Community media and conflict transformation: Taming ethnonationalist antagonism in Cyprus through agonistic representations of victimhood

Chris Voniati

Research output: ThesisPhD Thesis

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Abstract

Focusing on the divided island of Cyprus and its clashing ethnonationalisms, this doctoral research explores how community media organisations (CMOs) represent (Cyprus conflict-related) victimhood, and whether these discursive (re-)constructions of ‘the victim’ can contribute to a shift from ethnonationalist antagonism to agonistic pluralism, facilitating thus conflict transformation and promoting an ethos of mutual recognition and non-violence. The theoretical vertebra of this project is in part provided by Chantal Mouffe’s theory of agonism (2005; 2013), according to which the transformation of conflict and the shift from antagonism to agonism requires the overcoming of the friend-enemy dichotomy, the acknowledgement of the humanness of the other and the development of democratic channels through which contest and difference between adversaries – rather than enemies – can be expressed. The theoretical framework was further strengthened by theoretical reflections on (media) representation, the construction of victimhood and community media theory. Methodologically, the research was divided into three stages. The first involved conducting an islandwide mapping of these below-the-radar CMOs that are active in Cyprus, which resulted to the identification of 26 of them, on both sides of the divide. The second research stage involved selecting six (out of the 26 identified) CMOs as case studies (Yin, 2014) and conducting a qualitative content analysis (Silverman, 2011; Matthews & Ross, 2010) of their victimhood-related published and broadcast material. Finally, the third research stage involved carrying out 36 semi-structured interviews with the six case studies’ producers, guests and coordinators. These 36 interview texts were analysed using the same qualitative content analysis method, in relation to the main topic of victimhood representation but also in the context of the participatory and democratic practices and policies of the CMOs. According to the findings, five out of the six CMOs analysed generate agonistic, conciliatory and conflict transformation-oriented representations of the victim subject position; these representations resist and deconstruct antagonistic and ethnocentric hierarchies of morality that portray the ingroup exclusively as pure and innocent and the other exclusively as responsible for wrongdoing, and ones that suggest that the harm and suffering of victims can function as a terrain for collective social struggles and agonistic transformation. A sixth CMO – whose democratic and participatory practices were understood to be limited and restricted to the (micro-) ingroup and to not expand to include members of the outgroup or of the wider ingroup – was shown to be an atypical case, for the reason that it reproduced mostly dominant antagonistic and ingroup-serving representations of victimhood.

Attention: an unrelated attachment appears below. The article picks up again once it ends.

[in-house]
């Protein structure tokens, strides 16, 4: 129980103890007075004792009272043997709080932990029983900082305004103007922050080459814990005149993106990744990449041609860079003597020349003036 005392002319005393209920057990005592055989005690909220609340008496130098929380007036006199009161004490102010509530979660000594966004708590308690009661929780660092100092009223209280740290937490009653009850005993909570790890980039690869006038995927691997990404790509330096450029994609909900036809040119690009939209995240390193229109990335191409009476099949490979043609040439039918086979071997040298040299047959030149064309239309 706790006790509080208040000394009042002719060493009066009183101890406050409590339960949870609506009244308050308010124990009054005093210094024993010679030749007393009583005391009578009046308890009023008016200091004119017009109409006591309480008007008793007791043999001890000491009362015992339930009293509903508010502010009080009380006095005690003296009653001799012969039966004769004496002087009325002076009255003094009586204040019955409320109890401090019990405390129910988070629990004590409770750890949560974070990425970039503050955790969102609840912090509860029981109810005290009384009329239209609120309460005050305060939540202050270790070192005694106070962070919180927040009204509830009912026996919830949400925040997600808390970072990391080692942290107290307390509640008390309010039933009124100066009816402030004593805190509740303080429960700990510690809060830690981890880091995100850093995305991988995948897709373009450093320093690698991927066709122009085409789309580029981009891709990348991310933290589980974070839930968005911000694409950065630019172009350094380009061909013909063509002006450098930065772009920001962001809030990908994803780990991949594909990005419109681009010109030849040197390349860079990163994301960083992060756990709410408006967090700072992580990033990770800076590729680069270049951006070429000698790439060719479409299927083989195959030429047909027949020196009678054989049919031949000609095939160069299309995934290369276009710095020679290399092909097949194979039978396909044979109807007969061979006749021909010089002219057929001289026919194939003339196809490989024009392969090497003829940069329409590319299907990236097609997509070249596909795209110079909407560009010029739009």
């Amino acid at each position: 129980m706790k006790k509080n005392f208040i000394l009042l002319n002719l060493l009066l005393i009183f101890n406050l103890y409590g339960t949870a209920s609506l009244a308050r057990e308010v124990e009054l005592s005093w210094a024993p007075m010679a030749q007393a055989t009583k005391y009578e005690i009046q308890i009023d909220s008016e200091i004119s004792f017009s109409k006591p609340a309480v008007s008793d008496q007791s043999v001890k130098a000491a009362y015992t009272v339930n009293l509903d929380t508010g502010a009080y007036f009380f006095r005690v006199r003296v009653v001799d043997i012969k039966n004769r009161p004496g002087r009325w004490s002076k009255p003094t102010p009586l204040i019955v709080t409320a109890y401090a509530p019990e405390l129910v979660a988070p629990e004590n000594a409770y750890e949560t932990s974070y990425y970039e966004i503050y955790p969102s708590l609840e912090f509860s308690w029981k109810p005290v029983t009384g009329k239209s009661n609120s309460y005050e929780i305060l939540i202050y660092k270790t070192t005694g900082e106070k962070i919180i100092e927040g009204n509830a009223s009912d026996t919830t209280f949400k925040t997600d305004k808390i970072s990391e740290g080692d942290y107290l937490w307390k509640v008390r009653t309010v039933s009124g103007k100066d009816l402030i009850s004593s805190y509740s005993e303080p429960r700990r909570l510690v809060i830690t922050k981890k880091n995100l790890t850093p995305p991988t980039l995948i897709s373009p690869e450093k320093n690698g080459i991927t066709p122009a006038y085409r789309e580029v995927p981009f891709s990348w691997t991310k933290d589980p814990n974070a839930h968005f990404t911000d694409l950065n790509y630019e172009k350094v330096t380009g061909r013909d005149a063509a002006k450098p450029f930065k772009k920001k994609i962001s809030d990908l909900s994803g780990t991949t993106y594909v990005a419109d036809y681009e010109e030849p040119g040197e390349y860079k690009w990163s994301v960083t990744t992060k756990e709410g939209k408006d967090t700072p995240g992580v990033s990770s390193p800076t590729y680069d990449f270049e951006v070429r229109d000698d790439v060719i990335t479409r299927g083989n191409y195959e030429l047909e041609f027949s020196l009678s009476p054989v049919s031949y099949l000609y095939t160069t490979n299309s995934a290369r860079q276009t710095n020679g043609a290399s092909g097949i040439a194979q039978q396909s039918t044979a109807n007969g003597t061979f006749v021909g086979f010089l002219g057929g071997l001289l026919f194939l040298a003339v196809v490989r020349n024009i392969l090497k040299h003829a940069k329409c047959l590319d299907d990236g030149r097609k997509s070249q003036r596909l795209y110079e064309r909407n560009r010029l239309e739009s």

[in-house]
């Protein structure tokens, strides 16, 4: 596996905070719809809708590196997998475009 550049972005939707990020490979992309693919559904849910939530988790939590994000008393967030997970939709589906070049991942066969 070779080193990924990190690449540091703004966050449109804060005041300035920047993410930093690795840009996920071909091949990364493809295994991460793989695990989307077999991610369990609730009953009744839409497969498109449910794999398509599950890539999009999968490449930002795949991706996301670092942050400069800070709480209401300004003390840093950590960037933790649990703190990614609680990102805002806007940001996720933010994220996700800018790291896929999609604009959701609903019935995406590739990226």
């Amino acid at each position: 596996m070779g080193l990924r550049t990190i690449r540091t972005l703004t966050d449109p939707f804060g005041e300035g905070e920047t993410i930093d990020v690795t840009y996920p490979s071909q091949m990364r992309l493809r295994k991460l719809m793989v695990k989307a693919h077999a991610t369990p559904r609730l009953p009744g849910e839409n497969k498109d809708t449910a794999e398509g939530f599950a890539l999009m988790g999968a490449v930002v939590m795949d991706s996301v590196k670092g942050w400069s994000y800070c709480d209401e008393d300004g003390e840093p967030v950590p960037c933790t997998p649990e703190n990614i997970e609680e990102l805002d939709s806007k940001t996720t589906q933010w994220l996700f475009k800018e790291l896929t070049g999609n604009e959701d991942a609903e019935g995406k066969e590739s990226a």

Original languageEnglish
Awarding Institution
  • Vrije Universiteit Brussel
Supervisors/Advisors
  • Carpentier, Nico, Supervisor
  • Doudaki, Vaia, Supervisor, External person
Award date8 Oct 2021
Publication statusPublished - 2021

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